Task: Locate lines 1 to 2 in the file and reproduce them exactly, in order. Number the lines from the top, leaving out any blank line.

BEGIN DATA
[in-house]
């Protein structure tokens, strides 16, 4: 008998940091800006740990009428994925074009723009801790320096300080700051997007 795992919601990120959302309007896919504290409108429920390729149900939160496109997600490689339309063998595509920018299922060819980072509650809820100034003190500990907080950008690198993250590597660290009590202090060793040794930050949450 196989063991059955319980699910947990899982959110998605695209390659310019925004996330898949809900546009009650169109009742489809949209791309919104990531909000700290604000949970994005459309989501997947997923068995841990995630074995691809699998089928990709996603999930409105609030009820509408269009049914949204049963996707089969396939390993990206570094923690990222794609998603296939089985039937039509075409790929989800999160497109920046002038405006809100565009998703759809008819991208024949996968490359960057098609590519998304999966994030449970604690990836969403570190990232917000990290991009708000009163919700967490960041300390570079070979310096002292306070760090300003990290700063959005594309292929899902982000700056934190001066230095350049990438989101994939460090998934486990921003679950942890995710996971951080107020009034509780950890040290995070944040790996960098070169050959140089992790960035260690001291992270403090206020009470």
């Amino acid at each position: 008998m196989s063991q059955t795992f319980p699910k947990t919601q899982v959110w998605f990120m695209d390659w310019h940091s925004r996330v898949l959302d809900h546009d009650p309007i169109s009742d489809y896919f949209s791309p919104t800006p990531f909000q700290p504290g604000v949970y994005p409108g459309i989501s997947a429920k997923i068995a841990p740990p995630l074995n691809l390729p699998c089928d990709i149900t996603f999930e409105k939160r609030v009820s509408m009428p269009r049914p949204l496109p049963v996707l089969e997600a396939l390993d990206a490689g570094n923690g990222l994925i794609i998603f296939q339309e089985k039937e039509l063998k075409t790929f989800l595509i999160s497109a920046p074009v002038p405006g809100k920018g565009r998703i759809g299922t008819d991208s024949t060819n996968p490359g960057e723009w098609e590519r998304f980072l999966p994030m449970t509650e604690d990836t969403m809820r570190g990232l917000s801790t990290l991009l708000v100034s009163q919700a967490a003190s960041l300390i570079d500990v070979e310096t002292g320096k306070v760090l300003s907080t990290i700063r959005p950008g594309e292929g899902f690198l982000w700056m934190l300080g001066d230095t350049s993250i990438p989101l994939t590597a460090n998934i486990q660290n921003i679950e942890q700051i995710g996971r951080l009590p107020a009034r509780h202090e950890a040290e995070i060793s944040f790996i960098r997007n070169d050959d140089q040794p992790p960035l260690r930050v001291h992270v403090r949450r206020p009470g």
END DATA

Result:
[in-house]
């Protein structure tokens, strides 16, 4: 008998940091800006740990009428994925074009723009801790320096300080700051997007 795992919601990120959302309007896919504290409108429920390729149900939160496109997600490689339309063998595509920018299922060819980072509650809820100034003190500990907080950008690198993250590597660290009590202090060793040794930050949450 196989063991059955319980699910947990899982959110998605695209390659310019925004996330898949809900546009009650169109009742489809949209791309919104990531909000700290604000949970994005459309989501997947997923068995841990995630074995691809699998089928990709996603999930409105609030009820509408269009049914949204049963996707089969396939390993990206570094923690990222794609998603296939089985039937039509075409790929989800999160497109920046002038405006809100565009998703759809008819991208024949996968490359960057098609590519998304999966994030449970604690990836969403570190990232917000990290991009708000009163919700967490960041300390570079070979310096002292306070760090300003990290700063959005594309292929899902982000700056934190001066230095350049990438989101994939460090998934486990921003679950942890995710996971951080107020009034509780950890040290995070944040790996960098070169050959140089992790960035260690001291992270403090206020009470």